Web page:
The First Battle of Champagne, which after minor skirmishes began on 20 December 1914, was effectively the first significant attack by the Allies against the Germans since the construction of trenches following the so-called 'race to the sea' during the autumn of 1914.
Joffre, the French Commander-in-Chief, was determined to win the war quickly, and despite a lack of success in more local attacks against trench lines, resolved to launch a major offensive extending along the whole line from Nieuport to Verdun, throughout the Artois and Champagne regions.
In the event the winter offensive was primarily directed against a notable salient, the Sayon Salient, which the Germans had forced into central France from Reims to Verdun; a smaller salient also existed further south at St. Mihiel.
Joffre's plan involved a numerically superior attack against the German Third Army on the Sayon salient at its most northern and southerly edges, to be followed by an advance through the Ardennes, intended to cut off a potential German retreat, the whole offensive aided by a supporting attack from the River Yser through to Verdun.
The offensive was launched with minor attacks on 10 December 1914 at the southern edge of the Sayon salient, near Perthes in eastern Champagne. Despite heavy fighting - at Givenchy from 18-22 December, Perthes on 20 December, and at Noyon on 22 December - French gains were minimal. Despite being outnumbered in terms of troops, the German lines were efficiently entrenched, and successfully demonstrated the superiority of the then state of defensive warfare, especially in their use of the machine gun. The separate attack from the Yser proved a costly failure, notably at Artois and the Woevre.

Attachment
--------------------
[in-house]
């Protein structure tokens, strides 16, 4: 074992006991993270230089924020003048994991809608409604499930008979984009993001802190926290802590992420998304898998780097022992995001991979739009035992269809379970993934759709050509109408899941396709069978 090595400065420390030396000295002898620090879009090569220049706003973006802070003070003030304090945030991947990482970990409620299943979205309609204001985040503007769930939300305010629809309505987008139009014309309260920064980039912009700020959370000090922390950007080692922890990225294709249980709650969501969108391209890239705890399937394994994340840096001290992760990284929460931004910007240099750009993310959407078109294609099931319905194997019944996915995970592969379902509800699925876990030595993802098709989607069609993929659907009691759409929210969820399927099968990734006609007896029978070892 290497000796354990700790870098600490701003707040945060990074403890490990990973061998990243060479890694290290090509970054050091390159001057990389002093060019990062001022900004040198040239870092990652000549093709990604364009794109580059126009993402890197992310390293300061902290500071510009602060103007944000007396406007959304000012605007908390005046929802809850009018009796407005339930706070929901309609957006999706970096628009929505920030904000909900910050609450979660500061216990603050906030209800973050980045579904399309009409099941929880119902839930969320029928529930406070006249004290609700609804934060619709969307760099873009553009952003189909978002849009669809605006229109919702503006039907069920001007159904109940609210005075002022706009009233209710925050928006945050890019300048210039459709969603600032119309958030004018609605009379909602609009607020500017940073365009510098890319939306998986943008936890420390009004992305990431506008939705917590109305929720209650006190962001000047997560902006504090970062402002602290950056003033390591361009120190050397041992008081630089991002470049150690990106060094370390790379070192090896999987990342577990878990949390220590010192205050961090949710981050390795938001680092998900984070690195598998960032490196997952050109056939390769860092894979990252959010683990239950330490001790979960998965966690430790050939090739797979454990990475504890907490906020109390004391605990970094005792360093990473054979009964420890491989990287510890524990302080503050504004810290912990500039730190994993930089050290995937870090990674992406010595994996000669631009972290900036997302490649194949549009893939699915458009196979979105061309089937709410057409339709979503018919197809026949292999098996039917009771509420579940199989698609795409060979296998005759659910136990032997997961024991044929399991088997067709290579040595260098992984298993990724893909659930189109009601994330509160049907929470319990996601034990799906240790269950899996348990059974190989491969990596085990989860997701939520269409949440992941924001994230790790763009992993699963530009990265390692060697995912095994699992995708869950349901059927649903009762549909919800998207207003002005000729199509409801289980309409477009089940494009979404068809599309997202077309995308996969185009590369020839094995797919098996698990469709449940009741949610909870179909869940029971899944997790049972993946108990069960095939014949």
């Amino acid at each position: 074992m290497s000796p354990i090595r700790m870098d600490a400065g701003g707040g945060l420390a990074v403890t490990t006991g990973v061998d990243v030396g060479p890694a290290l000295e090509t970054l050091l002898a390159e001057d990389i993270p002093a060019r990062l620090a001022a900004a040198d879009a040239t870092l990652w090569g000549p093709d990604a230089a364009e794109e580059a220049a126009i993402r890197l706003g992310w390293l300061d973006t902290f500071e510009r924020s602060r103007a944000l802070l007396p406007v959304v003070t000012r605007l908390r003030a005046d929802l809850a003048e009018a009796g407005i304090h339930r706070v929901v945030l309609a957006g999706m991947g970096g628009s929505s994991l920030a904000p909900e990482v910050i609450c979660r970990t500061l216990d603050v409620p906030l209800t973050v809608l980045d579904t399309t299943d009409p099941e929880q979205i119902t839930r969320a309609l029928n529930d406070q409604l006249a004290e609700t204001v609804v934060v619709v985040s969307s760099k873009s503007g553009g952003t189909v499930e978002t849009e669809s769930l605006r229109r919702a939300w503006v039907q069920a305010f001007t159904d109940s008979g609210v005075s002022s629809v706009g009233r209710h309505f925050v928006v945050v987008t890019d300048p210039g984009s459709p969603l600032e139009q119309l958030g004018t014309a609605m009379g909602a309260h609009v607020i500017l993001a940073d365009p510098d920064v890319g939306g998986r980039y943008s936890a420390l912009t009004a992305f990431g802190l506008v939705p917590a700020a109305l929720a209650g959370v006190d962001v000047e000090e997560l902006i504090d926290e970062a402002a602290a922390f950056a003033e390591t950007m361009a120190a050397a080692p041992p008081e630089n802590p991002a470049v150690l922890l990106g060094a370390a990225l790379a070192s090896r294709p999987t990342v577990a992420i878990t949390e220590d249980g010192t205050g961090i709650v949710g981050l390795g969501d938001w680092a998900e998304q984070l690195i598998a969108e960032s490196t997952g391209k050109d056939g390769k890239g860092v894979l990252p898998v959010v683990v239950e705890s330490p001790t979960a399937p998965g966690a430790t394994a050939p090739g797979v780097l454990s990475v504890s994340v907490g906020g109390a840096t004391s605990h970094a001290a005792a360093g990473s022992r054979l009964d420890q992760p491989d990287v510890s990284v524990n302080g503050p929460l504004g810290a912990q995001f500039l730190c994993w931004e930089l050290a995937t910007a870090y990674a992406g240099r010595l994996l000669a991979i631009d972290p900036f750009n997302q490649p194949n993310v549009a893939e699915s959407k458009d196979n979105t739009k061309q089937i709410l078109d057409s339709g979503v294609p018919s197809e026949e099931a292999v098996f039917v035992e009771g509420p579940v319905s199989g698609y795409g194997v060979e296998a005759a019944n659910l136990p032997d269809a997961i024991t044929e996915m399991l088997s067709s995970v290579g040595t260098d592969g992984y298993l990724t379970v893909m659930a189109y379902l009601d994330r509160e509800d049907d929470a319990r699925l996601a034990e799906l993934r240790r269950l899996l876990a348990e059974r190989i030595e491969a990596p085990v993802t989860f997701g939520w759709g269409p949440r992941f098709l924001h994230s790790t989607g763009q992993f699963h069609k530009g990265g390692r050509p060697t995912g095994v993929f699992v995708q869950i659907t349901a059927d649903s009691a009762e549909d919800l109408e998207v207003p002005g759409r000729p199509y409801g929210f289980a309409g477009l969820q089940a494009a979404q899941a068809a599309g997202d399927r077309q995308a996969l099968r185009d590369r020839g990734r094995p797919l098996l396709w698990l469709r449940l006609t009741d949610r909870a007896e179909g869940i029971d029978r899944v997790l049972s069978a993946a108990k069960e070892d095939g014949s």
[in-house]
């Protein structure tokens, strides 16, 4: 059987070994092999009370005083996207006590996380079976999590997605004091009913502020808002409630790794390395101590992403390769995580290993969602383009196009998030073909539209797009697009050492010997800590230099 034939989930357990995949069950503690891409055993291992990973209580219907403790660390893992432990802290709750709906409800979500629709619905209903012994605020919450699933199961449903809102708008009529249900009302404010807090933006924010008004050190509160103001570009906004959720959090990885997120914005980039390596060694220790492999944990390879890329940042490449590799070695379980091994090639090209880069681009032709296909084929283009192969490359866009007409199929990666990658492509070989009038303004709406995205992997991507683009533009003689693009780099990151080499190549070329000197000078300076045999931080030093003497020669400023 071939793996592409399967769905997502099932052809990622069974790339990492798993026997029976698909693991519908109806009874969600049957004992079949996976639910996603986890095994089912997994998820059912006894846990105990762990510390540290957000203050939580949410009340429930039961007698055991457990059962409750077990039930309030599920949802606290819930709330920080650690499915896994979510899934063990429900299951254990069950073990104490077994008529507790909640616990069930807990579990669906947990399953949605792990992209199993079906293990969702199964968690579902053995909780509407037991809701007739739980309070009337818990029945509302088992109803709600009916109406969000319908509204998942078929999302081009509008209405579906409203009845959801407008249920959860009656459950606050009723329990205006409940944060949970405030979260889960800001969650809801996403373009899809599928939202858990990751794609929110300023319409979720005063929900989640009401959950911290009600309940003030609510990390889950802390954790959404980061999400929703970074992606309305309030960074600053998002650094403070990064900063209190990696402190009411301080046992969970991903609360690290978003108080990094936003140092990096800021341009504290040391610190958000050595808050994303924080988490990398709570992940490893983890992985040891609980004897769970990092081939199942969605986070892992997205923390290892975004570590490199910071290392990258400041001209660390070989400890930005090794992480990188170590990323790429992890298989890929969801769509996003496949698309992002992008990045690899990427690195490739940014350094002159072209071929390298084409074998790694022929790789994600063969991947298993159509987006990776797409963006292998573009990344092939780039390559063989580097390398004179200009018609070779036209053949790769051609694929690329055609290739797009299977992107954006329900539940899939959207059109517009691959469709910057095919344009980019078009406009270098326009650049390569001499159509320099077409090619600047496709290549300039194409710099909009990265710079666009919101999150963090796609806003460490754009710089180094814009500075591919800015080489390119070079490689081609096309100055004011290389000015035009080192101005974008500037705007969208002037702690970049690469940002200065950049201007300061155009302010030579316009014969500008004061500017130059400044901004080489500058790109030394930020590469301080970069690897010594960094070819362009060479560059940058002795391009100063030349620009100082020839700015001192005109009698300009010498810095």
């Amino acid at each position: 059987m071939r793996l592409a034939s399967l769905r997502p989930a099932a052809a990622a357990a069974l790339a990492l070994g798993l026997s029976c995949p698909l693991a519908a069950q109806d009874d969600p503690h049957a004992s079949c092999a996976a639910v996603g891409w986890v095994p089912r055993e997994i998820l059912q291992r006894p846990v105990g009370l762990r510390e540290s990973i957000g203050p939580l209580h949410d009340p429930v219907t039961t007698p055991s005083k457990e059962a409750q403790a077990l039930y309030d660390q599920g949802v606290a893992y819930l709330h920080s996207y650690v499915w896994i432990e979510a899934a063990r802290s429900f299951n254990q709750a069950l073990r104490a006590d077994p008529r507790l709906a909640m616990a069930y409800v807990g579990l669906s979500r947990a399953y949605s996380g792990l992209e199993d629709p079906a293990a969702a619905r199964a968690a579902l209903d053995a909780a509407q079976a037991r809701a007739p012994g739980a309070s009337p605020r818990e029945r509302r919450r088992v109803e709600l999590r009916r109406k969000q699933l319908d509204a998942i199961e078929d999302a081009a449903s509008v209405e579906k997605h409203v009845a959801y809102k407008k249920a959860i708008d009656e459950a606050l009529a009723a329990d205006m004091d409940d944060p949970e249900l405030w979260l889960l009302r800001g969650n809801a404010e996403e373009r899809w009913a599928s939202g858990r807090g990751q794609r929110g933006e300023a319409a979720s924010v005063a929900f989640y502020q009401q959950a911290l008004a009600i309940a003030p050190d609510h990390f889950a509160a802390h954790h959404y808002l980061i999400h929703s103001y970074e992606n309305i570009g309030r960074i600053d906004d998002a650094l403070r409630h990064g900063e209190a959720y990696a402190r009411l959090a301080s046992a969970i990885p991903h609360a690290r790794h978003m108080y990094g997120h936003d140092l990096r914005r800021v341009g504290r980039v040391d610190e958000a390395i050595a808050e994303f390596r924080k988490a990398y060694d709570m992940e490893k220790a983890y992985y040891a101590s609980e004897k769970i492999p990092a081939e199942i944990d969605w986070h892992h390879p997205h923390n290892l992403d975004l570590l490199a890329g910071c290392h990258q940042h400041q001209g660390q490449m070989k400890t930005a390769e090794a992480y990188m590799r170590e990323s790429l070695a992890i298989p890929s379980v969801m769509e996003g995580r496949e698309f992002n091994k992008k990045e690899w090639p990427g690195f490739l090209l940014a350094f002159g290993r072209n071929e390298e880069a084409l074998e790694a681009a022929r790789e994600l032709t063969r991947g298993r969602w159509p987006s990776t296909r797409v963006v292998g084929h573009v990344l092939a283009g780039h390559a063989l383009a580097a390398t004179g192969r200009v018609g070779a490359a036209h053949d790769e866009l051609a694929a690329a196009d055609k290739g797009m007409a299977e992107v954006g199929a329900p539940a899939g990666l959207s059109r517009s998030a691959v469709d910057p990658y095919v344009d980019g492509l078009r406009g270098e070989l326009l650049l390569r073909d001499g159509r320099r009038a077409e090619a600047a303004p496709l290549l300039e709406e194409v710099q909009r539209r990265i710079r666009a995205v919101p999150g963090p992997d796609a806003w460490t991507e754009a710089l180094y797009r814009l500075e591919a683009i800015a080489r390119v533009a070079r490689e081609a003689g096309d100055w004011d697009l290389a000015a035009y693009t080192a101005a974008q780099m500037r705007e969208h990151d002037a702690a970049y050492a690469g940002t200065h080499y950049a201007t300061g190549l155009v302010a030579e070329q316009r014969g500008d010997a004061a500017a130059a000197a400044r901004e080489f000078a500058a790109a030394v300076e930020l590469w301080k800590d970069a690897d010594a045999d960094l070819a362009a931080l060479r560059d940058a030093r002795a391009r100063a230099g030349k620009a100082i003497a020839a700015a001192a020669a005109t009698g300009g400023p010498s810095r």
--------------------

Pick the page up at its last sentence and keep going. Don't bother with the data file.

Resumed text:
Fighting continued without break until mid-February when a brief lull in the battle - to re-organise - was resumed until 17 March when the entire offensive was called off by the French owing to the strength of German counter-attacks (particularly along the La Basse Canal and near Soissons from 8 January-5 February), combined with a costly lack of success. Perthes had in particular seen much action, with an additional three battles being fought for its possession.
The French had made minor territorial gains across the line - the French Fourth Army had made progress on the hills of eastern Champagne - but at no point greater than 3 km - which, judged by Joffre's aims, was less than adequate. French casualties numbered some 90,000; the German Third Army lost an equivalent number.
Despite this setback Joffre was convinced that the German lines were vulnerable to massed infantry assault, particularly given the knowledge that German forces were being transferred to the Eastern Front to conduct the battle against Russia.
Joffre therefore determined to continue the wider offensive at the northern edge of the Sayon salient; he later resumed the Champagne offensive in the autumn of 1915.
Click here to view a map of the German retreat following the Marne battle, the subsequent race to the sea and the resultant stabilised trench lines.